- An obamapologist makes his case: Let me get this straight. The President kept revenues on the table, did not touch the sunset provisions in the Bush tax cuts, ensured that military cuts keep the GOP honest, protected Medicare by adding in only provider cuts in the trigger, made the reduction apparently enough to stave off a debt downgrade, got the debt ceiling raised, wounded Boehner by demonstrating to the world that he is controlled by the Tea Party caucus, took out the requirement that a BBA be passed and sent to the states and got the extension through 2012? What exactly is wrong with this deal?
- An obamapologist makes his case: I have no doubt that Barack Obama wants to do right by the country, and that he genuinely believes giving in to every Republican demand (and then some) is his only play. But to me, the debt deal proves once and for all that Obama lacks the courage to lead effectively. The evidence resides not just in his policies, but in his words. To put it bluntly: every time Obama opens his mouth, what comes out is a bloodless, abstract drone. The central failure of his presidency has been one of rhetoric. In the interest of appearing reasonable, he comes across as feckless and pliant, a weak man who can't (or won't) speak in the urgent moral terms his historical moment demands.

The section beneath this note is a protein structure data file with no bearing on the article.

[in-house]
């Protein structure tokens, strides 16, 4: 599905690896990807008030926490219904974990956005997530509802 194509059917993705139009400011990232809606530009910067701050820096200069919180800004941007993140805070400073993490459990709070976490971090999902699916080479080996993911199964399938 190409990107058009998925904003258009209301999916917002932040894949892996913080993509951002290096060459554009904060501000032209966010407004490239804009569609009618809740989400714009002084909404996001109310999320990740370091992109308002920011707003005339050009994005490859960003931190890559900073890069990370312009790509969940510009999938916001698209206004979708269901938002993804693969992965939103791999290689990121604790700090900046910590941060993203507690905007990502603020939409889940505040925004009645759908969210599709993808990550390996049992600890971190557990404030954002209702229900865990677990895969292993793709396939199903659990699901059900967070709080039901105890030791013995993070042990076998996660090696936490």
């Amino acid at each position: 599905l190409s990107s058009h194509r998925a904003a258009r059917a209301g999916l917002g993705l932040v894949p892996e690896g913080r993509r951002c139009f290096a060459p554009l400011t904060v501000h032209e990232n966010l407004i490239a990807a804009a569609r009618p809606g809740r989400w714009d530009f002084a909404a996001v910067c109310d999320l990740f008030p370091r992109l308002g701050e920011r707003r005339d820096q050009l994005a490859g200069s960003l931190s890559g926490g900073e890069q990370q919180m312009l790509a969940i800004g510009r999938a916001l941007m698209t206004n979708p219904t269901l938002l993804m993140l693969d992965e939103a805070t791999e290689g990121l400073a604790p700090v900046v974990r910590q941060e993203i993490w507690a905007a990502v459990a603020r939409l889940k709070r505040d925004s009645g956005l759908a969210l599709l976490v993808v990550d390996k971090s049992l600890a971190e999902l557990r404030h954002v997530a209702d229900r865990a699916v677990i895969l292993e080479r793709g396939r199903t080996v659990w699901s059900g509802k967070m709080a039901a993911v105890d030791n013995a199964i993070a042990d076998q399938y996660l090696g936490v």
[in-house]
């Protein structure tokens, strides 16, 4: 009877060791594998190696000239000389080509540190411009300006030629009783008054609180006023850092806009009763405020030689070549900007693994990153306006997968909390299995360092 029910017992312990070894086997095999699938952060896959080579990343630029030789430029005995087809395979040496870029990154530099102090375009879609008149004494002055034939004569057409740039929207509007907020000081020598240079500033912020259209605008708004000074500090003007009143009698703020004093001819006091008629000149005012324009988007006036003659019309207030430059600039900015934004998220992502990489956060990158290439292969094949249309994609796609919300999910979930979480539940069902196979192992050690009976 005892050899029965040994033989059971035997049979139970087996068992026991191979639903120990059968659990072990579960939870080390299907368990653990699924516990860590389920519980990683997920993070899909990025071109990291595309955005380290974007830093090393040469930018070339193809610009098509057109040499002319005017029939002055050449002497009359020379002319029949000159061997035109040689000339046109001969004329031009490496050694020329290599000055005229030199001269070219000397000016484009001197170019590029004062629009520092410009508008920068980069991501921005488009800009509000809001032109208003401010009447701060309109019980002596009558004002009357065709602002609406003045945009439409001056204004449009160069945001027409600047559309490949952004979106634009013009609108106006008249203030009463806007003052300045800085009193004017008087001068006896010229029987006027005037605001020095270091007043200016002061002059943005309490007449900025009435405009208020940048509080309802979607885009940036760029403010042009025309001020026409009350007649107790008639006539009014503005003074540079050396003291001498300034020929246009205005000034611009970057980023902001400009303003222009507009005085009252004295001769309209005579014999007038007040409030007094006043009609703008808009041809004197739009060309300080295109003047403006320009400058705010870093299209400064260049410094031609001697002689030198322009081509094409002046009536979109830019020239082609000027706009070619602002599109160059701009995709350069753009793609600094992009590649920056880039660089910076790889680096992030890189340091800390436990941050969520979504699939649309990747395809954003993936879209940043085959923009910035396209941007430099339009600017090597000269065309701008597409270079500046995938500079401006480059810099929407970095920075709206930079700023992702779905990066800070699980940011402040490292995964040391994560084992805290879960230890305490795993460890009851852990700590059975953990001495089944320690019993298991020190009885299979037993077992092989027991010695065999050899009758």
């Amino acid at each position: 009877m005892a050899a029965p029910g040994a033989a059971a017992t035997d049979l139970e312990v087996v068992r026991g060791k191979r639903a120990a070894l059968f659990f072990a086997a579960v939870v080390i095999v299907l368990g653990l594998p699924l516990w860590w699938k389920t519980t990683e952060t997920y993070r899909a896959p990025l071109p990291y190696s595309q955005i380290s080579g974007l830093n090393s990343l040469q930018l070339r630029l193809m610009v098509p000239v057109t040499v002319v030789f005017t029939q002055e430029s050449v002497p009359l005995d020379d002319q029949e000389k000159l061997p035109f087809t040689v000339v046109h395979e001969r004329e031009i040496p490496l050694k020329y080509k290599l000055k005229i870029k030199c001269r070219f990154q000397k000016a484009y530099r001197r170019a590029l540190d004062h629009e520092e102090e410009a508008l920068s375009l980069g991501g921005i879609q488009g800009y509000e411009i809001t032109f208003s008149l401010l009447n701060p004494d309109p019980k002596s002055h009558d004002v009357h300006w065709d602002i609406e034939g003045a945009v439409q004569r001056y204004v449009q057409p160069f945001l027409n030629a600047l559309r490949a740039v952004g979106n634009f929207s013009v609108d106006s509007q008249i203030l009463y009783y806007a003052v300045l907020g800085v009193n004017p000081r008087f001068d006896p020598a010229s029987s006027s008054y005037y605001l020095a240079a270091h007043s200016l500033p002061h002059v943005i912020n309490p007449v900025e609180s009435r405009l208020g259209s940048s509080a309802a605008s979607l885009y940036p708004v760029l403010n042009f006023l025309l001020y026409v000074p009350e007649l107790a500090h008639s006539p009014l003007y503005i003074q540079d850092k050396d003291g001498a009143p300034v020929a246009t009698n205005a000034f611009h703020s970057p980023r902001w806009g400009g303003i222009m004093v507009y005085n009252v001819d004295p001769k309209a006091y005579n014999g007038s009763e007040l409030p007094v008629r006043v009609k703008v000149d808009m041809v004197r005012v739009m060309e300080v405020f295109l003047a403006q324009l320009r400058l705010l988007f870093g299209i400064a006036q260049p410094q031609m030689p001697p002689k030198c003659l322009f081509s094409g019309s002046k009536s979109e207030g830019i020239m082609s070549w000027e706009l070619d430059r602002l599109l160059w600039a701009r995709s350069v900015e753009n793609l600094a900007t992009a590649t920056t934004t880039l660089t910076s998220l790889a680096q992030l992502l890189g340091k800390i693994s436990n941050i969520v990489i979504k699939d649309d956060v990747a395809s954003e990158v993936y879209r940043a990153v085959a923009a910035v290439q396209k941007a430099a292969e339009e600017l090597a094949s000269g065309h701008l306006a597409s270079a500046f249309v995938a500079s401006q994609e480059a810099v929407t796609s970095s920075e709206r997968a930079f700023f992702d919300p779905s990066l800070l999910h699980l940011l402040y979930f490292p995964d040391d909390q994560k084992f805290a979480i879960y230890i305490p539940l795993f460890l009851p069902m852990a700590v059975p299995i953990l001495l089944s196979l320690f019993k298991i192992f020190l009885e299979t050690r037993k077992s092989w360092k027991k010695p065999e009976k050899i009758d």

- Blaming the blogosphere, or: YFWP ombudman is an assclown.
- A view of America from Holland.
- Martin O'Motherfucker.
- Poor taxes up in Maryland!
- Frances claimed the mass-market The Recognitions, so it's gone.
- Cooling card.
- Dancing with friends.
- Ashbery's translation of Rimbaud.
- Hey, look what I found on the new book truck yesterday!
Translated by John Ashbery
Is it possible that She will have me pardoned for my continually squelched ambitions, - that an affluent end is compensations enough for the ages of poverty, - that a day's success can luss us to sleep, forgetting the shame of our fatal ineptitude.
(O palms! diamond! - Love, strength! - higher than all joy and glory! - of every kind everywhere, - Demon, god, - Young age of this being; me!)
That accidents of scientific magic and movements of social brotherhood are to be cherished as the progressive restitution of our first freedom?....
But the Vampire who makes us behave ordains that we amuse ourselves with what she doles out to us, or that we be otherwise more entertaining.
To roll with one's wounds, through the wearying air and the sea; with physical torment, through the silence of murderous water and air; with tortures that laugh, in their heinously stormy silence.